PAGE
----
20 years ago? More?
The can lids, the top seams, lost most of their metal years ago. Ever since it's been difficult to remove the tops. The can opener can't get a good grip. It's a game to make it all the way around a top of the can! I hardly ever do it.
I see a lot of veg cans are now peel back.
Does anyone know of a decent can opener (non electric - not GI) that really works?
I haven't been able to find them. (Three in drawer - all suck)
LOL I just remembered those old peanut cans with the key. We used to stretch out the cut metal and hang them on the Christmas tree! Sharp as hell.
On 03/09/2016 03:10 PM, email@example.com wrote:
Those ultra-cheap can openers are not very good, but once you get up
into the $7 range, they are fine.
Pretty much any place should have them.
I don't think I've used one in many years though, everything now has a
pull tab. If you have some 20 year old cans of food, I'd not use them.
On 3/9/16 4:10 PM, firstname.lastname@example.org wrote:
My favorite is this style from Pamper Chef. It cuts the side of the
can , not the top. Leaves a smooth edge, and you can reuse the lid if
On 3/9/2016 7:10 PM, email@example.com wrote:
What would happen if Windows (R) made a P-38?
1) You need to click "close" to open a can
2) You need to take the opener out of your
pocket every morning, so it would keep working.
3) The window message pops up "do you really
want to open this can?"
And, on and on.....
On 03/09/2016 05:10 PM, firstname.lastname@example.org wrote:
Last year the company came up with some sort of half-assed idea for the
managers to cook a chili feed for the troops. The bean person soaked the
beans overnight but didn't parboil them. We figured the troops would
rather eat sometime before 7 PM so a gopher was dispatched for canned
beans. Then it was discovered there were no working can openers. I
started chewing my way into the cans with my P-38. That got real old by
about the 10th can.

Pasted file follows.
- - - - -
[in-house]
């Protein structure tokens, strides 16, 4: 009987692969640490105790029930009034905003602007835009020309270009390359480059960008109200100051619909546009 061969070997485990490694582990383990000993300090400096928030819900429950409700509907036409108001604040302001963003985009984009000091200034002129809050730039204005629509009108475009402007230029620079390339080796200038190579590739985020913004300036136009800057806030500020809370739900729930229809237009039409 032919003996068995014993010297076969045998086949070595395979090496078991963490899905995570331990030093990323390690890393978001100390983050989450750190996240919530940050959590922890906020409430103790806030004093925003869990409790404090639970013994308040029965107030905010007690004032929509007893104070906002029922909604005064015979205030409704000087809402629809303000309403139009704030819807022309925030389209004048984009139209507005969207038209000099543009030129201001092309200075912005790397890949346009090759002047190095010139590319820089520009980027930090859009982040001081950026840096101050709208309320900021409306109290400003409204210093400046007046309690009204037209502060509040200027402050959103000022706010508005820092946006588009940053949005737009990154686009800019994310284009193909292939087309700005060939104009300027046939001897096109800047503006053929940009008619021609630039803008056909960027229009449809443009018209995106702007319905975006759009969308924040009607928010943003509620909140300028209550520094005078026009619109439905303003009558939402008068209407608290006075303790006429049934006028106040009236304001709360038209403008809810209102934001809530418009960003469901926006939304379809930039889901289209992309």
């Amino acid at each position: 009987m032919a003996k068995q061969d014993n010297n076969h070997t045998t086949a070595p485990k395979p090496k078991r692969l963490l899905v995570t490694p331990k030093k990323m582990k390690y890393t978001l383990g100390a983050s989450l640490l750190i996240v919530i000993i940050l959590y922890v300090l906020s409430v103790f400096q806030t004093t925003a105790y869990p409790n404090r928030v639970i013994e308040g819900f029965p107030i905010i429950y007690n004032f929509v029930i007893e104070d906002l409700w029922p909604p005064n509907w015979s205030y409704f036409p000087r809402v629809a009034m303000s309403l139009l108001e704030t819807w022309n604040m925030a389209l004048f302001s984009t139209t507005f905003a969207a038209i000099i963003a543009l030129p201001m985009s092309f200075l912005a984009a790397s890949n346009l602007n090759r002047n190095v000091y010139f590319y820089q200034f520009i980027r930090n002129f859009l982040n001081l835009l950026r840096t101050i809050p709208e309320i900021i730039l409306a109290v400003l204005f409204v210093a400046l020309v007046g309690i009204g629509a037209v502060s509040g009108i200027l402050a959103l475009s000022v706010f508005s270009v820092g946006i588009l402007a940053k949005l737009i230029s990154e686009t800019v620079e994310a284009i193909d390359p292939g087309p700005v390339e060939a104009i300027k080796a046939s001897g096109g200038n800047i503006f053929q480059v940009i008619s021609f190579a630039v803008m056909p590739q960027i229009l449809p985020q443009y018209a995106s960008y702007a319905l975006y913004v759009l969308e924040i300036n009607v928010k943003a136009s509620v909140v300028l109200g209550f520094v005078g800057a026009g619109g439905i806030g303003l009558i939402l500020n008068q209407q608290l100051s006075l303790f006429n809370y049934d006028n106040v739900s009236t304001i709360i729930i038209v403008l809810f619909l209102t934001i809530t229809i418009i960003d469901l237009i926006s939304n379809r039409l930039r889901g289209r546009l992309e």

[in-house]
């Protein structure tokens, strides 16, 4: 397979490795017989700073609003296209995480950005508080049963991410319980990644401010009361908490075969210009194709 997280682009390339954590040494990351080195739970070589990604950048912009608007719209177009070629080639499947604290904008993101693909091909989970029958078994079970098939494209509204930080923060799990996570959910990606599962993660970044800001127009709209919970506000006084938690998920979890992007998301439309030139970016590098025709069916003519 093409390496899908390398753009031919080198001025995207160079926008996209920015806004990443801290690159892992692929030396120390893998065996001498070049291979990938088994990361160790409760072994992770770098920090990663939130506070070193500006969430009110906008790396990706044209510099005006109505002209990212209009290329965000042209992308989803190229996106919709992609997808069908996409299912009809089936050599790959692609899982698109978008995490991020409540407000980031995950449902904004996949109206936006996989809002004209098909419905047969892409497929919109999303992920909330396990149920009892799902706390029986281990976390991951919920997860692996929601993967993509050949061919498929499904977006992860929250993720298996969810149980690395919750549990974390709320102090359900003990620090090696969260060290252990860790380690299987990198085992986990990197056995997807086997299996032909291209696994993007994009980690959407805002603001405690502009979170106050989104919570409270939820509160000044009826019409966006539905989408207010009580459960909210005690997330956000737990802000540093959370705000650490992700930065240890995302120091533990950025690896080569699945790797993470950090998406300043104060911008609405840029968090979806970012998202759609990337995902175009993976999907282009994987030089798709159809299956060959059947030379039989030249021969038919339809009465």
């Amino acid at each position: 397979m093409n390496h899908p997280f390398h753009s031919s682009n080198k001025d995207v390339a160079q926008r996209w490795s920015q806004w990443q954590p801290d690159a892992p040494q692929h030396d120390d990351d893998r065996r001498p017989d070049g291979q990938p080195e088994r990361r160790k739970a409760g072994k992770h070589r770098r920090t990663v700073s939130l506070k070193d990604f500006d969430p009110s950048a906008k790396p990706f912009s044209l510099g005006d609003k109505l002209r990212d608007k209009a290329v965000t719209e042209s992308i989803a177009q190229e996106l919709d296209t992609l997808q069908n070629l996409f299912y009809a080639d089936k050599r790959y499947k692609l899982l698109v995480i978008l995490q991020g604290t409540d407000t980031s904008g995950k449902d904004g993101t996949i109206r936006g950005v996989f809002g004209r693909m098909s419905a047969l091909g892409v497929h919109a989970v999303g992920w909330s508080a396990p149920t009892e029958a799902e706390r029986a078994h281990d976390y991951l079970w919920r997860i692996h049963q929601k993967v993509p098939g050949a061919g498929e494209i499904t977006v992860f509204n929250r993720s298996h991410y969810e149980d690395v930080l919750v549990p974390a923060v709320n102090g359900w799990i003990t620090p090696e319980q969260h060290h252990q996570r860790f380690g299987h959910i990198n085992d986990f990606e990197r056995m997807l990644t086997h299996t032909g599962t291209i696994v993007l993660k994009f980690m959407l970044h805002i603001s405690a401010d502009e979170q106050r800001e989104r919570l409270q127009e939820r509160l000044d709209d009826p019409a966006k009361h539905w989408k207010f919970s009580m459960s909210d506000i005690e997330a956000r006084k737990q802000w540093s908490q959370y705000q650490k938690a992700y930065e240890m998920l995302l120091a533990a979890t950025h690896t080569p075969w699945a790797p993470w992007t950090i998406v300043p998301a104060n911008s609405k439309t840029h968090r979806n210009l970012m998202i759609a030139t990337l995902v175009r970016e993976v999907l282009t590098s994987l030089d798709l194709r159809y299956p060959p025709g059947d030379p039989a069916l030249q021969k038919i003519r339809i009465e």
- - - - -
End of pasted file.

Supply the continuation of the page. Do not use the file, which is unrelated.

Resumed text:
The chili eventually got cooked more or less by noon and nobody died of
food poisoning, but it did prove that 15 managers could fuck up a free
lunch given half a chance.
They had another bonding exercise last week but sent out for fried
chicken and cookies and the office women made some salads. Much better.
On 3/9/2016 2:10 PM, email@example.com wrote:
SWMBO giggles each time she uses this one:
She'd been looking for one that was comfortable (to hold), easy to
use (reduced hand strength), built well, etc.
She was dubious when I came home with it but now comments about how
much she likes it each time she uses it!
[I bought ours at Penney's -- with a $10 off coupon. Almost felt like
I should have given them a *tip* or something considering how little
On 3/9/2016 4:10 PM, firstname.lastname@example.org wrote:
Don't know what you have against electric can openers. Unless you're
writing from outside your house, you most likely have electricity where
you do your cooking/eating. If you're willing to reconsider, I like the
Hamilton Beach 76606ZA. After years of struggling as you do with
traditional style can openers, we got this one about 4 months ago.
We've had 100% success at fully opening on first attempt every can we've
tried, including the ones that were the most problematic with the old
can openers. If you need to drain the contents, it takes a little
practice, but you can slip back an edge of the open top about 1/16",
push it down slightly into the can, and tip. Once you get used to it,
you can drain liquids out of the can as effectively as pushing in a
partially removed top using a traditional can opener. If you're opening
cans while hiking/camping, etc. I've always had excellent luck with the
can opener blade on a swiss army knife.
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